Texas gender clinic that prescribed puberty blockers to kids closes down amid protests

Demonstrators protest for transgender rights with a rally, march through the Loop and a candlelight vigil to remember transgender friends lost to murder and suicide on March 3, 2017 in Chicago, Illinois. | Getty Images/Scott Olson

A Dallas clinic that garnered controversy for providing puberty blockers to children with gender dysphoria has closed down after protests.

Jointly administered by the Children’s Medical Center Dallas and University of Texas Southwestern Medical Center, the GENder Education and Care, Interdisciplinary Support program (GENECIS) was formally dissolved earlier this month, The Texas Tribune reported. 

Clinic officials didn’t specify a reason for the dissolution but explained in a statement that other entities will serve their current patients moving forward. 

“Pediatric endocrinology, psychiatry and adolescent and young adult care coordinated through this program are now managed and coordinated through each specialty department,” stated clinic officials, as quoted by The Texas Tribune.

“We do not anticipate any interruption of care or services for our existing patients who already receive care with these specialty teams.”

Hospital officials further stated that while the institution will “accept new patients for diagnosis, including evaluation of gender dysphoria,” they “will not initiate patients on hormone or puberty suppression therapy for only this diagnosis.”

Jennifer Lahl, founder and president of The Center for Bioethics and Culture Network, welcomed news of the program’s closure. 

“First, puberty is not some random event that happens in normal human development in young children that can be blocked without consequence,” stated Lahl.

“Second, there is plenty that the medical profession can offer children with gender dysphoria, or Rapid Onset Gender Dysphoria that deals with the heart of the problem without permanently damaging their bodies. Let’s hope many more clinics in the U.S. are shuttered.”

The GENECIS program was launched in May 2015 and claimed to be the only clinic of its kind in the southwest United States.

The program’s medical director, pediatric endocrinologist Dr. Ximena Lopez, told The Dallas Morning News in a 2015 interview that she believed the clinic would give trans-identified children “an opportunity to have a normal life.”

“The new generation of transgender people we’ll see are completely different,” said Lopez at the time. “They’ll look normal, like you and me, and they’ll be happy.”

The clinic faced criticism for its use of puberty-blockers, controversial experimental drugs critics believe could have an irreversible impact on adolescent bodies if used for a long enough time.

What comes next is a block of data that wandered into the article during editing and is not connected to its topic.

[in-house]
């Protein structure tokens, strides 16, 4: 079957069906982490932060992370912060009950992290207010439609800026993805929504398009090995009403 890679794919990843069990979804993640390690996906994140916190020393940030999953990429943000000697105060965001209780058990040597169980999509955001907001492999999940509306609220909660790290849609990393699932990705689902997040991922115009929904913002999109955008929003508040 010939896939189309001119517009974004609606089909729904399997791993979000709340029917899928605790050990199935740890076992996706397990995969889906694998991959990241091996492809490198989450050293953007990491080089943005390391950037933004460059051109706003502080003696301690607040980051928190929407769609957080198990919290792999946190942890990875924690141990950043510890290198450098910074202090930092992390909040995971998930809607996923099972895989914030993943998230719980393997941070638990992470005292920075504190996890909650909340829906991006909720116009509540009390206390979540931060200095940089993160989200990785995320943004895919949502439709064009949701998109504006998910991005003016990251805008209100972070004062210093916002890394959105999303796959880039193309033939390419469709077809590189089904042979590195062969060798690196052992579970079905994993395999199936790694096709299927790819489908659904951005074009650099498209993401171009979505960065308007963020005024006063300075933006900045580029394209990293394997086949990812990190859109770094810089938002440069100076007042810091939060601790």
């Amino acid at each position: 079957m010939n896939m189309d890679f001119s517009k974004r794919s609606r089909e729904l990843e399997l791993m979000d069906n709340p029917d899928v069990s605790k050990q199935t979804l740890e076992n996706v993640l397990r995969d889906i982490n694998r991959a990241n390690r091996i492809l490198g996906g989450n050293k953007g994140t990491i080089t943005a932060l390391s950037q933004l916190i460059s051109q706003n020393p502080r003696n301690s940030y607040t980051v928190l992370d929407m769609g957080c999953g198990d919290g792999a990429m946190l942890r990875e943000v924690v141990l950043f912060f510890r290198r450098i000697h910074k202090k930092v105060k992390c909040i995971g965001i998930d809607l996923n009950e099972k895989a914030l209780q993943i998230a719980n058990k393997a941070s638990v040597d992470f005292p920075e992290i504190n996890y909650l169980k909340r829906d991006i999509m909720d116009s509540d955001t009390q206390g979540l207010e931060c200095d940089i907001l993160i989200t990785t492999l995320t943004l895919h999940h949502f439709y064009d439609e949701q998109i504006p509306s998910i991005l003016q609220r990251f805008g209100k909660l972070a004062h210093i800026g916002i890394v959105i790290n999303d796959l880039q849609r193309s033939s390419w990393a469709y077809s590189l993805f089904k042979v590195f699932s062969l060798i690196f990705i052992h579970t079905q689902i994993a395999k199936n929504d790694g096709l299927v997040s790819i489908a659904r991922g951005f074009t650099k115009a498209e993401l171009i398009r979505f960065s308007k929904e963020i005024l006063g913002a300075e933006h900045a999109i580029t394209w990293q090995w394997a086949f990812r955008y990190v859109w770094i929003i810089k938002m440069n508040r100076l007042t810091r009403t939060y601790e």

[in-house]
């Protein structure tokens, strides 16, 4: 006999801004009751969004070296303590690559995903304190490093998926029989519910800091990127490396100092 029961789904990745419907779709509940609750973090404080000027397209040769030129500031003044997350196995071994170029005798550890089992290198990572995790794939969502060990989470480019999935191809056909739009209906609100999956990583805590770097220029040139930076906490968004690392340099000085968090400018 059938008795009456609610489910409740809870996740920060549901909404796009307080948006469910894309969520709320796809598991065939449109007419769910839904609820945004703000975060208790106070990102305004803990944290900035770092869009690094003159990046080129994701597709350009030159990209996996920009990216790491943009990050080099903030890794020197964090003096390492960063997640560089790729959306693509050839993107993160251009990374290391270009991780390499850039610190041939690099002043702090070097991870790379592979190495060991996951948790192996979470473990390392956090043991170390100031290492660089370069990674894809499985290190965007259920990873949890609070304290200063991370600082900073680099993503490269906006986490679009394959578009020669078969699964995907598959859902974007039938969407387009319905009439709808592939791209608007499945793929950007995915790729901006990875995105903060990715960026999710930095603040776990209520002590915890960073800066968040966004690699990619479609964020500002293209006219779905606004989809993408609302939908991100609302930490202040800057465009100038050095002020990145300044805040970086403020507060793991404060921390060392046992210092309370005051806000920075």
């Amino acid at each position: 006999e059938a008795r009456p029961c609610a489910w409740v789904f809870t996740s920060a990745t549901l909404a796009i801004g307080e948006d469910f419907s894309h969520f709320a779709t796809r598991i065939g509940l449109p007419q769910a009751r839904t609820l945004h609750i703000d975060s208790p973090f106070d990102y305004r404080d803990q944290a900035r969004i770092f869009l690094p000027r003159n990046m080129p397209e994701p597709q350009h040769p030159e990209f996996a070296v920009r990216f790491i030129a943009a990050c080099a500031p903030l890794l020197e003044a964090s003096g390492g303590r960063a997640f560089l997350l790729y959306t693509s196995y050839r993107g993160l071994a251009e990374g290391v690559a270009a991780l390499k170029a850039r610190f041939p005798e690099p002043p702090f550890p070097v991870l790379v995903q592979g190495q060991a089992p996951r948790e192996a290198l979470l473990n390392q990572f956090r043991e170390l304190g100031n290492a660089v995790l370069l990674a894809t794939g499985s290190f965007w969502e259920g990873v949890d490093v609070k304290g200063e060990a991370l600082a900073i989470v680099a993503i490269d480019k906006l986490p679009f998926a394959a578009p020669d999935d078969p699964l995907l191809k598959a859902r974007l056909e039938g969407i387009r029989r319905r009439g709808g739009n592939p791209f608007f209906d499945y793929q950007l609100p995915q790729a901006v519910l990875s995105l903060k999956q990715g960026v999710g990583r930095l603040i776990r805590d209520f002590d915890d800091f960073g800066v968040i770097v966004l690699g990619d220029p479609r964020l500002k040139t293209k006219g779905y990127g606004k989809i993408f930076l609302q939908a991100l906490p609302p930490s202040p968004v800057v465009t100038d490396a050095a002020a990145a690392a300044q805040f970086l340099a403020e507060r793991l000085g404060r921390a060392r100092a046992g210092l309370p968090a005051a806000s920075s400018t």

Supporters of such treatments have contended that the effects of the drugs are reversible. However, health regulators have said that little is known about the long-term side effects of hormone or puberty blockers.

According to the Mayo Clinic, the benefits of puberty-blocking medicines for gender dysphoria “might” include reducing depression and anxiety among youths and preventing the need for a future gender-reassignment surgery.

While the clinic notes that puberty blockers are technically not permanent in their effect on the body, taking them is still a “big step” that can have a long-term impact on bodily growth, bone density and fertility.

“In addition, delaying puberty beyond one’s peers can be stressful,” added the clinic. “Your child might experience lower self-esteem.”

Protests against the GENECIS have been organized by Save Texas Kids. In various demonstrations over the past several weeks, activists criticized the Dallas Children’s board members for allowing the GENECIS to prescribe puberty blockers. Save Texas Kids argues that prescribing puberty blockers for children suffering from gender dysphoria is "medical child abuse."

Puberty blockers have been approved to treat children who begin puberty at an abnormally young age but have not been expressly approved by the Food and Drug Administration to treat gender dysphoria. 

Supporters of prescribing puberty blockers to children with gender dysphoria say they are necessary to delay puberty so that children can have more time before they have to make decisions about whether begin cross-sex hormones. 

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